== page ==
Begun in the basement of its founder in 1998, Craft-Art Co. progressed over its first ten years from making cutting boards and wooden pot racks to a strong position in the custom countertop market. But by 2009, once-thriving Craft-Art was floundering. With the home building industry in shambles, the primary market for the manufacturer’s solid wood countertops, vanities and bathtub surrounds was rapidly shrinking. Compounding the problem, Craft-Art also faced stiff competition from foreign imports and from European manufacturers for raw materials.
Two events helped to put the company back on solid ground: Craft-Art upgraded the people talent in their business, and they brought in the Southeastern Trade Adjustment Assistance Center (SETAAC) as advisors. Based at Georgia Tech’s Enterprise Innovation Institute, SETAAC helps manufacturers develop and implement turn-around strategies.
Together Craft Art and SETAAC determined that the company’s marketing efforts had fallen out of step with the times in reaching customers who had shifted from buying new homes to remodeling their current ones. “It used to be that people used a designer or visited a showroom to search for inspiration for their kitchen and bath makeovers. People obtain that first stage of inspiration online today, and we had to be part of that market,” said Barry Madel, President of Craft Art.
With a $75,000 grant from SETAAC, which Craft-Art matched, the company made much needed modifications to its website, updated sales and marketing literature, engaged in new product design, and hired a marketing consultant. Craft-Art also installed an online tool which allows instant quotes for customers. Before the website transformation when customers made inquiries about products and prices, the company took as much as a week to respond. Now, said Madel, we can tell customers immediately exactly how much their custom made order will cost and calculate when it will be delivered.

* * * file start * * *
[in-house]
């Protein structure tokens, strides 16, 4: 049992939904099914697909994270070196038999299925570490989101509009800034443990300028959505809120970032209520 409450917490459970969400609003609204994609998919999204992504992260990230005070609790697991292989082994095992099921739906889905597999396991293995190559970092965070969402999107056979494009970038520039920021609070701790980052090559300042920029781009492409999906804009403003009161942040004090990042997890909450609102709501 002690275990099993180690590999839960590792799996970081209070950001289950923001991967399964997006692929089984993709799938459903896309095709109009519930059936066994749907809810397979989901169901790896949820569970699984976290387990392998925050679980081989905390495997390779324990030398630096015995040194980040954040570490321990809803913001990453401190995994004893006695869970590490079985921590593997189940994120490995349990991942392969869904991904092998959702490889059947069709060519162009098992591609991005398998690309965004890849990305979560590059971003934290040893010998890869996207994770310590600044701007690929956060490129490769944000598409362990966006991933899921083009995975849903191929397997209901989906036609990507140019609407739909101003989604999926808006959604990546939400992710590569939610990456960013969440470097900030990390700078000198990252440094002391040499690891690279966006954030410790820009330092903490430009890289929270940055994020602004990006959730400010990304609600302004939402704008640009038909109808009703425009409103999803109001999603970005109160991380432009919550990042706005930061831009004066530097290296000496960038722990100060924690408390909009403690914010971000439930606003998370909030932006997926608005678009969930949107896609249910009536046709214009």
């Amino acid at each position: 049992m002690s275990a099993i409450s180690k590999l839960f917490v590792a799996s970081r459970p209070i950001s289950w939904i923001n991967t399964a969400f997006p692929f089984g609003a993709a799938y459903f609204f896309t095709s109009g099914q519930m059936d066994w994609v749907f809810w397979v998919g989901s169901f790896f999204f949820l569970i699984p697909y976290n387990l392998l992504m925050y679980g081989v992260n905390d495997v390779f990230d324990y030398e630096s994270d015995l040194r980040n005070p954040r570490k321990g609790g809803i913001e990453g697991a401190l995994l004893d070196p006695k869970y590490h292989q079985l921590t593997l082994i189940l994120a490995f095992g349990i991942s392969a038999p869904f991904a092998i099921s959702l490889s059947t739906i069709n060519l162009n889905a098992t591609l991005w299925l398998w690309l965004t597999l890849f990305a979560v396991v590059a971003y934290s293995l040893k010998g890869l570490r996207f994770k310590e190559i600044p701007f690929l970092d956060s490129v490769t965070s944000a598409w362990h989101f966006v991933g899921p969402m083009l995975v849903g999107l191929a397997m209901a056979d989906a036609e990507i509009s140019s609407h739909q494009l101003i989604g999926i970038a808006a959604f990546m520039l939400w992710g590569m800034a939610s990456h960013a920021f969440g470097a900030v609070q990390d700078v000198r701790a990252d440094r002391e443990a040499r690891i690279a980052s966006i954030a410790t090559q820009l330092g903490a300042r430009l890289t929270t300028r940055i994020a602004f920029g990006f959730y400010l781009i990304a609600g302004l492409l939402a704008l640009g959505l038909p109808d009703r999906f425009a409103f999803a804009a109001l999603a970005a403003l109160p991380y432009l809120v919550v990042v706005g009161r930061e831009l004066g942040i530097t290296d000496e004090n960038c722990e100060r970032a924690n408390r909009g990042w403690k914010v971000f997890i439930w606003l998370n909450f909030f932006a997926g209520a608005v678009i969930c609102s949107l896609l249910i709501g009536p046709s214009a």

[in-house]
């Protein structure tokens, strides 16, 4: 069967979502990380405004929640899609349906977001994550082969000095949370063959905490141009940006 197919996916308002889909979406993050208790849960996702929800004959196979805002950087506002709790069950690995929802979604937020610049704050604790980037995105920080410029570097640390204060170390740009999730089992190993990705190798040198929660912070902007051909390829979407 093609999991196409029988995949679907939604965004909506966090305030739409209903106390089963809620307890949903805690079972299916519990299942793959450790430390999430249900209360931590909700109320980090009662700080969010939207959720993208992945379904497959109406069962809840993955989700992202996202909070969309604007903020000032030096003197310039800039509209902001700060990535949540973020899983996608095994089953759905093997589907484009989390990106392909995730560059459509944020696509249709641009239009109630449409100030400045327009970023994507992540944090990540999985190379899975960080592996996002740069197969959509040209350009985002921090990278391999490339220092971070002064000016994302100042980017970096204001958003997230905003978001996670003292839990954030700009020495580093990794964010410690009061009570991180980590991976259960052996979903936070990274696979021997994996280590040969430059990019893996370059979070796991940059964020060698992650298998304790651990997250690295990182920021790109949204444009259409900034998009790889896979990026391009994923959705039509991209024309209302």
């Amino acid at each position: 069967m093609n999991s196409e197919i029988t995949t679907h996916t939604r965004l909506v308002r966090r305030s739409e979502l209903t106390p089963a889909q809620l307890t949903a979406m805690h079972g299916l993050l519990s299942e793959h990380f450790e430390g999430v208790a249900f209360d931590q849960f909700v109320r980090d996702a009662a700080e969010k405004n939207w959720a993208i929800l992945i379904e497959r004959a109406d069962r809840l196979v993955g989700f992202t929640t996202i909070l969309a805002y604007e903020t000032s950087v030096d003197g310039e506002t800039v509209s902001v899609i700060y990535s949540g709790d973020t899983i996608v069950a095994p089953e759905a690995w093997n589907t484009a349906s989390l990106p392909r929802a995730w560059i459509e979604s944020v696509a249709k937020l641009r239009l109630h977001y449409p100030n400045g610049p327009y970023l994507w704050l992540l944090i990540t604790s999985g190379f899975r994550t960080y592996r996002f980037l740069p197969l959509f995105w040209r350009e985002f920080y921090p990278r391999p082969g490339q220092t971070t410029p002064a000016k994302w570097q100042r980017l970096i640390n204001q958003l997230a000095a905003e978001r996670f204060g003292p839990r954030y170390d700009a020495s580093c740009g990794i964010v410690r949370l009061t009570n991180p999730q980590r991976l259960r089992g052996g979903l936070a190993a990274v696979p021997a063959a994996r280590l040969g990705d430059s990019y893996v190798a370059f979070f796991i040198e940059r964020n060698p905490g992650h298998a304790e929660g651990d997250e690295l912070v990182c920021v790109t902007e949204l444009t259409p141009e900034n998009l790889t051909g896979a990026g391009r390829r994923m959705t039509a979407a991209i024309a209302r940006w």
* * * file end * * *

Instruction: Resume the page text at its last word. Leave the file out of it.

Search engine optimization and a marketing automation product that helps turn site visits into leads and orders are also in place. SETAAC helped Craft-Art create an online store as well, which Craft Art’s Product Manager Sarah Anderson says generates a “huge number of customers.”
The results have been impressive. The Atlanta company, which operates from a company-owned, 40,000 sq. ft. facility, went from 200 visits a month to its then rudimentary product and design website to 10,000 to 20,000 visits a month to its new and improved site. Last year, Craft-Art could count 1,500 active customers acquired through leads generated from the website, advertising, inside sales staff; partnered with 100 sales/installation service providers; and was present in some 2,250 Home Depot stores. “We manage a website just for our Home Depot customers,” Anderson said.
While competition from foreign manufacturers, who face fewer government restrictions and can hire cheaper labor, remains a challenge, SETAAC’s assistance has helped level the playing field.
“Craft-Art has been a great client, as they have gone through the list of proposed projects with enthusiasm each step of the way” says Mark Hannah, SETAAC director. They completed one project, then moved on to the next and the next. They did it the way it’s supposed to be done.”
SETAAC and Craft-Art began working together in 2010, with the first project completed in August 2012. A second phase of partnering that began in 2013 has focused on expansion of the online quoting tool and its integration with marketing automation.
“Thanks to our joint effort with SETAAC, we have a real level of sophistication on the website, which allows us to get a broad view of our customers, their interests and their activities during their visits on our website,” said Madel. “This completely automated system helps us greatly expand our customer-base and compete with import products.”